Neighborhood Story: Centerville

April 11, 2011

By: Saquoia Freeman

Photo taken by: Saquoia Freeman

WILLIAMSBURG,Va. – Freedom Park, a place where families from all over come to visit. Just like Colonial Williamsburg, Busch Gardens and Jamestown Settlement, Freedom Park is a tourist attraction.   A serene county park in Williamsburg, Virginia with two miles of hiking trails and 15 miles of mountain bike trails. However, what visitors do not know is that Freedom Park has a strong connection to a certain neighborhood in Williamsburg known for drugs and crime, Centerville.

“Freedom Park is basically in the Centerville neighborhood”, said Quinton Brown, president of the Centerville Neighborhood Association, “there’s a lot of history behind it for this neighborhood.

Click play to listen to an interview with Quinton Brown  

Quinton Brown has been the president of the Centerville Neighborhood Association for four years and has lived in Centerville since 1972. Brown has seen the struggles and the changes of Centerville. He has also personally dealt with the crime in the neighborhood.

“There was a lot of shooting. I had police come here one time when they were out there shooting and they shot through my house”, said Brown.

With the neighborhood being unsafe, the presence of Freedom Park makes things different.

“There’s a lot of presence by the law enforcement because they use Freedom Park a lot for exercise and bike riding”, said Centerville resident Diana Wade.

With the police patrolling the area, things are drastically changing. Freedom Park, also known as the Free Black Community at Centerville, brings change to Centerville. For some, it is good change and for others it is bad change. According to former Centerville resident, Deborah Merritt-Ham, there are some who do not like Freedom Park at all.

“For what it represents some people may or may not like it because it still is a tie in to Colonial Williamsburg and the spin-off of the slavery”, said Merritt-Ham.

Merritt-Ham however, likes the fact that Freedom Park is in the Centerville neighborhood.

“Freedom Park is definitely an asset to the county as well as to the neighborhood”, said Merritt-Ham.

Deborah Merritt-Ham has lived in Centerville since 1972 and feels positive about Freedom Park. Another resident of the Centerville neighborhood, Ann Taylor, feels the same way.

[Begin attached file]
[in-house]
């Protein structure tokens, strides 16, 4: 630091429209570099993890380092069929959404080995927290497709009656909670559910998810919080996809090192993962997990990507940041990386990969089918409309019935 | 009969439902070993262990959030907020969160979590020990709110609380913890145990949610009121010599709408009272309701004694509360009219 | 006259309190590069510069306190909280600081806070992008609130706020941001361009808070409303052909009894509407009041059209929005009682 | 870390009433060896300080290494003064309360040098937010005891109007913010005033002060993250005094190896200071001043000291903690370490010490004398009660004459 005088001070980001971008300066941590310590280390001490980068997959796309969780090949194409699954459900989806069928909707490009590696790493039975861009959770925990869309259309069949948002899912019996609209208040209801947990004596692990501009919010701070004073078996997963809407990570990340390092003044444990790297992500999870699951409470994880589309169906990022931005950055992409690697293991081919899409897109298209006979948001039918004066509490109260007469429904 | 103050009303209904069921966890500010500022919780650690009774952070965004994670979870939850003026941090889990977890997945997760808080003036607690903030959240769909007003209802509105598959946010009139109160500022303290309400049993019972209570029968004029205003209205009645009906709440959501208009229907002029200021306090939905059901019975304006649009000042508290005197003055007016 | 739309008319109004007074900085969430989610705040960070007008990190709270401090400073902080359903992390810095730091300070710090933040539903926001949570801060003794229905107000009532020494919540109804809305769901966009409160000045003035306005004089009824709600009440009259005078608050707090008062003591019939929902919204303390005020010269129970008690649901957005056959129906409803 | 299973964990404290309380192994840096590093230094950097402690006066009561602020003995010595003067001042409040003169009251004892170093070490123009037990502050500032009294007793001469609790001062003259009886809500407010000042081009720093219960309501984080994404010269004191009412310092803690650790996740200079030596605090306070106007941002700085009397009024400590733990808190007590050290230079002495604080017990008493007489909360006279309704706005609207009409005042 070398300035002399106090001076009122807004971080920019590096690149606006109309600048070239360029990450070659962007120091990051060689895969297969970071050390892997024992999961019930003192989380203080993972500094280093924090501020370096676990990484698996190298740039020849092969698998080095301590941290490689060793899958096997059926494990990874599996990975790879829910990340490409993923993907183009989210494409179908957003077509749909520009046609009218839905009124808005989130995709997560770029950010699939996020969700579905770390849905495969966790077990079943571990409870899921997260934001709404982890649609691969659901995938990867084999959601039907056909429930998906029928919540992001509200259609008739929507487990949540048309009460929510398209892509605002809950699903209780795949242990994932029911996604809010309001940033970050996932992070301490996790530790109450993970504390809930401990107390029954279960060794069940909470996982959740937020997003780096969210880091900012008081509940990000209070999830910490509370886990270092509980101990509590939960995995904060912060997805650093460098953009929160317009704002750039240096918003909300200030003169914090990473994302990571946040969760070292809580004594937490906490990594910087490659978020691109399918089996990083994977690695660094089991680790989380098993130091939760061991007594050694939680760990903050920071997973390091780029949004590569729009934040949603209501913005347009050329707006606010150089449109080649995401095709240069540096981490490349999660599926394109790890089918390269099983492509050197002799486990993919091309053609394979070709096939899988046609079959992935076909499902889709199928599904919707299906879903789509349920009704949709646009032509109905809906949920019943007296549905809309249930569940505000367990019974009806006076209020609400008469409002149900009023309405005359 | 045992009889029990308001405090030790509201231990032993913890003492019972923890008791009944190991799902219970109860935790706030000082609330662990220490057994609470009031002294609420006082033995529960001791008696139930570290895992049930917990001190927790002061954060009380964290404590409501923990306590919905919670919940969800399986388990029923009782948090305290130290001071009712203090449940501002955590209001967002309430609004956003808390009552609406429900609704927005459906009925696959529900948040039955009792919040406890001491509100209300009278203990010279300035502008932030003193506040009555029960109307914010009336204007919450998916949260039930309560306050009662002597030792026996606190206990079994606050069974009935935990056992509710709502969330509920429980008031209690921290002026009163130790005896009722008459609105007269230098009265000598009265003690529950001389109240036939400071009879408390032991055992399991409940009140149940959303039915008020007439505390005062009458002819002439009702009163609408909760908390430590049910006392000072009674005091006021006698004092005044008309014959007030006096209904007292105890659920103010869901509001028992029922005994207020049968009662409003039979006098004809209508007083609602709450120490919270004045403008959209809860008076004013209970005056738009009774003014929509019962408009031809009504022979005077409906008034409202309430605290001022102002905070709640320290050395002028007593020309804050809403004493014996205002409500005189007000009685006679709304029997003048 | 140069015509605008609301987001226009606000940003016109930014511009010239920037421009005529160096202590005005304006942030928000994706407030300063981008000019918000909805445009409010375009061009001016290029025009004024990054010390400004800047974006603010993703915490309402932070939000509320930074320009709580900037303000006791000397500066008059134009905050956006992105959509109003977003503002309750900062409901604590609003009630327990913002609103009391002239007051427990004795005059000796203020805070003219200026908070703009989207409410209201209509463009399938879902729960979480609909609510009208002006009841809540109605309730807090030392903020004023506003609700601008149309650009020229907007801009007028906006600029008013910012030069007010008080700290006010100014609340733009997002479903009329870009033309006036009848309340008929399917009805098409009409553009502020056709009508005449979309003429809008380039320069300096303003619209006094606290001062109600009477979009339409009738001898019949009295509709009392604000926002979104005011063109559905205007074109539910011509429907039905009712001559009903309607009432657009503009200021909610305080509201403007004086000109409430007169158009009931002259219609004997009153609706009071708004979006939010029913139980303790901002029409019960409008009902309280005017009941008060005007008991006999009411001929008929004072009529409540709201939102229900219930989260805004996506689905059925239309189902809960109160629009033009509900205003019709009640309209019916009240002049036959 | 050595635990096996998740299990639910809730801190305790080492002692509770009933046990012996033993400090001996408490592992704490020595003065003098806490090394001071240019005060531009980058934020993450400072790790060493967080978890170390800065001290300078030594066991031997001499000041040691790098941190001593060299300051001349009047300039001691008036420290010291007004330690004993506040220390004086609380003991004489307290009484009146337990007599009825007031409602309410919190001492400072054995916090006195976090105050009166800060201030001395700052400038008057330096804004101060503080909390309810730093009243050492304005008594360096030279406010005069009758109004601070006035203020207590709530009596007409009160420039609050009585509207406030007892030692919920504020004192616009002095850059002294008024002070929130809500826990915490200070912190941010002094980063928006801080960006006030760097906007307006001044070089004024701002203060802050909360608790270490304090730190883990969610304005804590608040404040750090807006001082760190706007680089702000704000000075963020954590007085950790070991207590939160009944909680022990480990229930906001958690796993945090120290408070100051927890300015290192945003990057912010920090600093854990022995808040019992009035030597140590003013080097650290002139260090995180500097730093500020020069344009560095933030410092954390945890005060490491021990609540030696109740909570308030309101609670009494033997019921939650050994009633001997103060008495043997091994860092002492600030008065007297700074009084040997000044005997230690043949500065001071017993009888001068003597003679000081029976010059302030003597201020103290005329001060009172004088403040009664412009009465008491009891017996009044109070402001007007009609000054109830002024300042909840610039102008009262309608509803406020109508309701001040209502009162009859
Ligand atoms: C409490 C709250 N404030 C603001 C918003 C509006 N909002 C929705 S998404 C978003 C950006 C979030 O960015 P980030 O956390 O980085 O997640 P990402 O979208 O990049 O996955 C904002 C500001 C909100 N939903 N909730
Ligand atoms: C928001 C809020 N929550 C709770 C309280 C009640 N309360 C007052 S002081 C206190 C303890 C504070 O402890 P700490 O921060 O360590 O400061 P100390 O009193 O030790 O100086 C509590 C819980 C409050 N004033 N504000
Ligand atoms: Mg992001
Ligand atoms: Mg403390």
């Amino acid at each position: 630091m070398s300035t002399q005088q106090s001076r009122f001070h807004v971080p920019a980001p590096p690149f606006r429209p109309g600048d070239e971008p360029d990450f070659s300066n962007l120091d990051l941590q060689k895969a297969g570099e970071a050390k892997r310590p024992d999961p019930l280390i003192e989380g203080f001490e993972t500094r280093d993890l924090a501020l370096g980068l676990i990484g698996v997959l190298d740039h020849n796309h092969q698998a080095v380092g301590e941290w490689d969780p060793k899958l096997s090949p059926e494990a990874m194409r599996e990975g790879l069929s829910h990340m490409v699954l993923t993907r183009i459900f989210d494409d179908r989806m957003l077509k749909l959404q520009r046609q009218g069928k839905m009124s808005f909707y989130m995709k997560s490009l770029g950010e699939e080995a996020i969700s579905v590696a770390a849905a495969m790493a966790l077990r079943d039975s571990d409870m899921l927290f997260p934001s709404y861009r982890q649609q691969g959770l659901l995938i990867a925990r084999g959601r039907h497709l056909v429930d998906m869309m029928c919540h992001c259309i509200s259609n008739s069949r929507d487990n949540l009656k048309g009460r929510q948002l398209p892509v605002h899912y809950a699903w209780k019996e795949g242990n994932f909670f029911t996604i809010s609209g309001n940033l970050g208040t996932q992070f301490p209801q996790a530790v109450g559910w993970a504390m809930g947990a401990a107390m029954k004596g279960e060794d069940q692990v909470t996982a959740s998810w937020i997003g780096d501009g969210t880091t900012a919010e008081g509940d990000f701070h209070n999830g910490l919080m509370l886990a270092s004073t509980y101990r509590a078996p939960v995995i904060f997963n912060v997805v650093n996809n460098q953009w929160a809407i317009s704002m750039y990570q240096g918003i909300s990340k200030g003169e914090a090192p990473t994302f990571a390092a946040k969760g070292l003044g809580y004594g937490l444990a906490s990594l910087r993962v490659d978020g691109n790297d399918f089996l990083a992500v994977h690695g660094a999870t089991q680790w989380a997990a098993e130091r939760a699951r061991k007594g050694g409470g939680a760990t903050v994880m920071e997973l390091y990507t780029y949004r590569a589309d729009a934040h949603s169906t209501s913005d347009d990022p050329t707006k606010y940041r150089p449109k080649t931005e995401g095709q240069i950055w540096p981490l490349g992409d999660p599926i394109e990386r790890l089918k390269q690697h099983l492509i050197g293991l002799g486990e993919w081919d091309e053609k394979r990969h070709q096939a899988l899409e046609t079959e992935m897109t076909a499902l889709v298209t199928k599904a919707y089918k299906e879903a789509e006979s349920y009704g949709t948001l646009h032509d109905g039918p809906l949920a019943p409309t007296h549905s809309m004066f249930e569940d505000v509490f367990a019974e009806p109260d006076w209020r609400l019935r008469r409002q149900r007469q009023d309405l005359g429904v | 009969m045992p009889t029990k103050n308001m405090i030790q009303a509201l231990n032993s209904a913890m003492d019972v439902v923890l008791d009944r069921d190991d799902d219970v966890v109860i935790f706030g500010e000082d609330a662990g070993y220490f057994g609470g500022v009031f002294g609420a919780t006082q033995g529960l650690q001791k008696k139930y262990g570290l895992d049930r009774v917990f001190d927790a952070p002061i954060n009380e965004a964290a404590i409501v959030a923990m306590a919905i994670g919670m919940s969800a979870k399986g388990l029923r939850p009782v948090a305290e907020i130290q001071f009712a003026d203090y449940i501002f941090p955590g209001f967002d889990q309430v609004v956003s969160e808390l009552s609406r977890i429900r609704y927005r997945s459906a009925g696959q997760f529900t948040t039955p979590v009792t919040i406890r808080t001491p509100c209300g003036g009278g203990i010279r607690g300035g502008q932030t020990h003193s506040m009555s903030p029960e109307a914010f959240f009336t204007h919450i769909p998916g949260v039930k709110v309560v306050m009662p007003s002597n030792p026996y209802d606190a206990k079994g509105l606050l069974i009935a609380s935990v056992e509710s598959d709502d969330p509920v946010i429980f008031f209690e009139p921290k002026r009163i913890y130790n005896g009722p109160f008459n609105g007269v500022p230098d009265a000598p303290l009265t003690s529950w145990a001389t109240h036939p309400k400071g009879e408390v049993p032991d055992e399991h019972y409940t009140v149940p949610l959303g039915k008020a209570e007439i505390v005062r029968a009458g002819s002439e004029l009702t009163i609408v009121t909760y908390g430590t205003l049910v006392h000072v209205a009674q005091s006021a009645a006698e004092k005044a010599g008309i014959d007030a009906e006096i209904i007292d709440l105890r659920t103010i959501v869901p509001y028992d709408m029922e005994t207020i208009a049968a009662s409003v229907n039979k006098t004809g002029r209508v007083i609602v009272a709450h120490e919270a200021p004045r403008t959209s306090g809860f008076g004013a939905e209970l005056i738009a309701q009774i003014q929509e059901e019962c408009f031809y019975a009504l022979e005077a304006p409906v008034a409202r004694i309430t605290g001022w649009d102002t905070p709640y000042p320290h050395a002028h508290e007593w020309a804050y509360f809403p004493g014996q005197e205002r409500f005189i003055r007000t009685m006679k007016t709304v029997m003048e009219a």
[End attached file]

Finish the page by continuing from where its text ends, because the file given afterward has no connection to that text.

“Freedom Park is a good thing for Centerville because it gives you something to look forward to”, said Taylor.

Sixty-eight year old Taylor has lived in this neighborhood her whole life. Her family owned some of the land in Centerville and where Freedom Park is located. She has also seen all of the changes.

“We realized we were getting modernized when the drugs came into the community”, said Taylor.

When it becomes a state park, these changes will be definite benefits.

“If it becomes a national park it would definitely have to change. I would see some revitalization coming in there between the federal government to make that area indicative to what its about”, said Merritt-Ham.

Click play to listen to an interview with Deborah Merritt-Ham

Widening of the roads, traffic lights, beautification of the neighborhood, police patrol and the diminishing of drugs are benefits for Centerville. Along with the help of the community and the park’s presence things are getting better.

“It is 80 percent better than what it has been”, said Brown.

Quinton Brown has implemented great ideas to improve Centerville. March 26, April 2 and April 9 are clean-up days in Centerville.


View Centerville Neighborhood and Freedom Park in a larger map

“What we do is we go out and clean the side of our streets, our ditches and some of our neighbors homes that need cleaning. And some of the sites were unfortunately used for dump-sites. They throw it off back in the wooded areas so we go back there and clean it up”, said Brown.

With the yearly $500 beautification grant and the clean-up days, Brown is able to make the neighborhood look better, not just for the residents but also for Freedom Park. With a nicer appearance, Freedom Park will be able to attract more visitors. Merritt-Ham also feels that physical changes will make the neighborhood better.

“Usually it’s a clean up. Some homes are not quite up to par. It’s not like [visitors] can turn left and not see these areas”, said Merritt-Ham.

It is not just the neighborhood going through the physical changes; the people are too. The chairman of the James City County Historical Commission, Lafayette Jones, Jr., helped with the planning of Freedom Park. Jones is not only connected to the park professionally but personally. In his first book, “My Great, Great Grandfather’s Journey”, he writes about his family and their life in this free Black community. He too feels that Freedom Park is a benefit to Centerville.

“Anytime a group of people learn about their roots or where they come from and if you have a solid foundation, it can only help in modifying behavior”, said Jones.

Colonial Williamsburg is a 15 minute drive from Centerville, but to have a historical park in your community makes things different.

There are more changes to come for the Centerville neighborhood. Positive changes.

For more information, check out these links:

Williamsburg History: Freedom Park Settlement 

Freedom Park Historical Commission

James City County History Williamsburg Freedom Park Mountain Bike Trail

New Zion Baptist Church Williamsburg Native

City of Williamsburg Police Department James City County Police Department Crime Analysis

Community Action Agency